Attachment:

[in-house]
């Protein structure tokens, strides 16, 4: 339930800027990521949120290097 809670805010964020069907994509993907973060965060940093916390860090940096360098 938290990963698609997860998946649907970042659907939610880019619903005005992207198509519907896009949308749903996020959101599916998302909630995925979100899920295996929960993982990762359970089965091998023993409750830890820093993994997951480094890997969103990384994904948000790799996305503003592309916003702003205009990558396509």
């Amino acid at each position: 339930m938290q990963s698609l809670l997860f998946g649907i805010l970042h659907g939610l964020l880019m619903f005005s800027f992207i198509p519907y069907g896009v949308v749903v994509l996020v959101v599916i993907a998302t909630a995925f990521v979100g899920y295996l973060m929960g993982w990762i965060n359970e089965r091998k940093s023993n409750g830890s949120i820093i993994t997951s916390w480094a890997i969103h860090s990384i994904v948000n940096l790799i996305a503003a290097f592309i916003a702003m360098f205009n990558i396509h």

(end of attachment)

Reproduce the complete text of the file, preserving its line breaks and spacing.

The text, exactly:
[in-house]
């Protein structure tokens, strides 16, 4: 339930800027990521949120290097 809670805010964020069907994509993907973060965060940093916390860090940096360098 938290990963698609997860998946649907970042659907939610880019619903005005992207198509519907896009949308749903996020959101599916998302909630995925979100899920295996929960993982990762359970089965091998023993409750830890820093993994997951480094890997969103990384994904948000790799996305503003592309916003702003205009990558396509």
């Amino acid at each position: 339930m938290q990963s698609l809670l997860f998946g649907i805010l970042h659907g939610l964020l880019m619903f005005s800027f992207i198509p519907y069907g896009v949308v749903v994509l996020v959101v599916i993907a998302t909630a995925f990521v979100g899920y295996l973060m929960g993982w990762i965060n359970e089965r091998k940093s023993n409750g830890s949120i820093i993994t997951s916390w480094a890997i969103h860090s990384i994904v948000n940096l790799i996305a503003a290097f592309i916003a702003m360098f205009n990558i396509h």